OTA giant, Ctrip, the largest in Asia and the second largest in the world, has released the Summer 2018 Global Football Fan Travel Trends Report, developed in partnership with travel search company, Skyscanner.
During major sporting events, such as the recently concluded World Cup, the host country is certainly expected to enjoy a surge in tourist arrivals. And now that the football frenzy is over, what’s left is glory in victory, agony in defeat – and travel data insights.
In the report, Ctrip combined Skyscanner’s extensive global air ticket booking data to provide an analysis of the global travel industry trends during the world’s biggest football tournament. It describes travel, flight and consumption preferences of fans from all over the world who flew to Russia for the FIFA World Cup.
Flights and figures
We all expected a surge of travellers coming into Russia for the games. So, just how many travelled for the event? Which countries did they come from?
According to the data from Skyscanner, nearly 600,000 football fans from 83 countries came to experience the World Cup fever. The largest number of football fans came from South Korea, which accounted for 13.4% of total travellers, followed by Germany with 12.4%, Spain with 5.2%, and Israel with 5%.
Travellers spent an average of 17 days during their trip, visiting the most popular Russian city, Moscow, followed by St Petersburg, Sochi, Kazan, and Ekaterinburg.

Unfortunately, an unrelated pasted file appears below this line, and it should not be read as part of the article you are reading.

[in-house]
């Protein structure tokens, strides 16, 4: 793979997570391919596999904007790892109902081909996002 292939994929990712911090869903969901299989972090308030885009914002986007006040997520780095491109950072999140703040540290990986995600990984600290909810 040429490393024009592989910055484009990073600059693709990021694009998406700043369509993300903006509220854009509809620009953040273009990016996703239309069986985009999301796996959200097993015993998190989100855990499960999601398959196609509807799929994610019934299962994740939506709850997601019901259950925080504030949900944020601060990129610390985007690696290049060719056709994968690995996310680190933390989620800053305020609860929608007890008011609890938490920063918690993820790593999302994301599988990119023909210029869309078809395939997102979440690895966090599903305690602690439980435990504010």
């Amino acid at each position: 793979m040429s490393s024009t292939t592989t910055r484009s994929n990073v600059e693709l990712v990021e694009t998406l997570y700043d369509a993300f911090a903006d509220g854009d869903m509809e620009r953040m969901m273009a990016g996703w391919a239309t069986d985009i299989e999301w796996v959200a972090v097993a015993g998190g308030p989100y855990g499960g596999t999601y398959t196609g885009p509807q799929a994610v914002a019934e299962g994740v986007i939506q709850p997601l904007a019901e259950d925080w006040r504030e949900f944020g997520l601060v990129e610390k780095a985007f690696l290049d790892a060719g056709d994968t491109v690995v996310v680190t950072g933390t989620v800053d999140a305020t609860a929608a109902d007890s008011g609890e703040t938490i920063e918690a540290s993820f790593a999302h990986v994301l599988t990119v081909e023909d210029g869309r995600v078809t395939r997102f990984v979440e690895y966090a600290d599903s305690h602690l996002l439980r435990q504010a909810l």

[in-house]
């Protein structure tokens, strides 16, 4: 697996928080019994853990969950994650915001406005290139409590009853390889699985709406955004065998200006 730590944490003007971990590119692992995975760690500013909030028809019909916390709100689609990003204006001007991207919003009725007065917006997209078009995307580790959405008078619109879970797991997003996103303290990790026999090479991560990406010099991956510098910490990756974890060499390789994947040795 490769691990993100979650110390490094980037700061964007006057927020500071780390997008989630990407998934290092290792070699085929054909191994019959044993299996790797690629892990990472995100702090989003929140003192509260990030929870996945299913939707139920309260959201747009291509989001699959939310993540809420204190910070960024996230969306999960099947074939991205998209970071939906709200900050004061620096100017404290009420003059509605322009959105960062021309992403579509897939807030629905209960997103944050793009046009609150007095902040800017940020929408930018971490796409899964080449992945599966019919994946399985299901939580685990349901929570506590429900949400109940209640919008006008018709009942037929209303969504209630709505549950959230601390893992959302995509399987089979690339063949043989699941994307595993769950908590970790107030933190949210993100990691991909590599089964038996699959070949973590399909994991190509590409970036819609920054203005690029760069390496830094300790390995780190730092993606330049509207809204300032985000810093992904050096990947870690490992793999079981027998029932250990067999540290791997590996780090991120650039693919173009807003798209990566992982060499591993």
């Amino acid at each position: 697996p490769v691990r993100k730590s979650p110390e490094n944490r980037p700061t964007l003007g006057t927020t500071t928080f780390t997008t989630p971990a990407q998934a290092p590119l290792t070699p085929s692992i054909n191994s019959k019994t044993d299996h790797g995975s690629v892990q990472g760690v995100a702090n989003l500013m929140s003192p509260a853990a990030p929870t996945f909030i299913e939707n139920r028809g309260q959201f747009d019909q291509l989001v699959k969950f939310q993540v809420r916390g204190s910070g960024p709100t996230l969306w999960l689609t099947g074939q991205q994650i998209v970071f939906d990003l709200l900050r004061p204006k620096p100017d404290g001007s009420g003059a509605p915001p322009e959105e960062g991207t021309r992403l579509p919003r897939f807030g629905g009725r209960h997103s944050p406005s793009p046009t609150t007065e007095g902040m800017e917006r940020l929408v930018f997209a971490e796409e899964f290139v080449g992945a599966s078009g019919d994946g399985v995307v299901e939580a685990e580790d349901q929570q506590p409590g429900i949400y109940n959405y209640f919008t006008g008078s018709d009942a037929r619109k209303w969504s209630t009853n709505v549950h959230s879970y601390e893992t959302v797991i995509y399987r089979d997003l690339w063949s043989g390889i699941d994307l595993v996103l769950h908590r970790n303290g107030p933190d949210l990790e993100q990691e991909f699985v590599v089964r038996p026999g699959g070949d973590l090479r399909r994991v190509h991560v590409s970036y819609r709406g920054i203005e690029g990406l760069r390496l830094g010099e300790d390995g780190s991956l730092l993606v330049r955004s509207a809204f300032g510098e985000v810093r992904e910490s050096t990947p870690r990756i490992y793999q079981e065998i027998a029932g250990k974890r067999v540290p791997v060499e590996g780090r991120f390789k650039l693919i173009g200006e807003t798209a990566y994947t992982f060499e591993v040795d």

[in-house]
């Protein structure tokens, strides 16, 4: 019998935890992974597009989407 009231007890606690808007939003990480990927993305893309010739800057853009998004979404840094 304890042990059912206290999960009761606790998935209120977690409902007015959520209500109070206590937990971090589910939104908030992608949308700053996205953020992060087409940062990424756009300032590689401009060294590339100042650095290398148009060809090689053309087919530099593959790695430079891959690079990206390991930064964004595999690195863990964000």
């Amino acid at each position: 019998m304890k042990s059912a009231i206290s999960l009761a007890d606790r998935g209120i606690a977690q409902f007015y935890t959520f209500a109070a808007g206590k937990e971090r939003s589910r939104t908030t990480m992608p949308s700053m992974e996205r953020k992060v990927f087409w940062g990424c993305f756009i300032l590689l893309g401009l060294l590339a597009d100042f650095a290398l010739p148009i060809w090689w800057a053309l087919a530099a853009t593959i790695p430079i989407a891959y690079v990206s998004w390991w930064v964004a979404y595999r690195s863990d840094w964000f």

For flights, the average price during the summer between mid-June to mid-July came at about GBP 600 (USD 786) per ticket. The most expensive flights were from Mexico, with tickets costing an average of GBP 1,600 per ticket, followed by flights from the US which costed an average of GBP 1,200.
Chinese football fans
Out of all the figures from the World Cup travel report, the most interesting ones came from the important market of China. The data showed that 40,000 of the total 600,000 football fans who travelled to Russia this summer came from China, which was 10 times more than Chinese travelling the world-famous football tournament’s previous edition in Brazil four years ago.
Chinese travellers spent an average of 13 days in Russia during their trip, who also tended to go sightseeing during their stay, visiting attractions such as the Red Square, the Winter Palace and the Kremlin, and shopped at duty-free stores.
Finally, the majority of Chinese football fans (77.2%) who travelled went alone, with only 16.5% travelling with one other person. It was also found that when it comes to flying, Chinese travellers placed comfort on top priority, with 1.7% and 0.3% choosing business or first-class respectively, which is well above the global average of only 0.13%.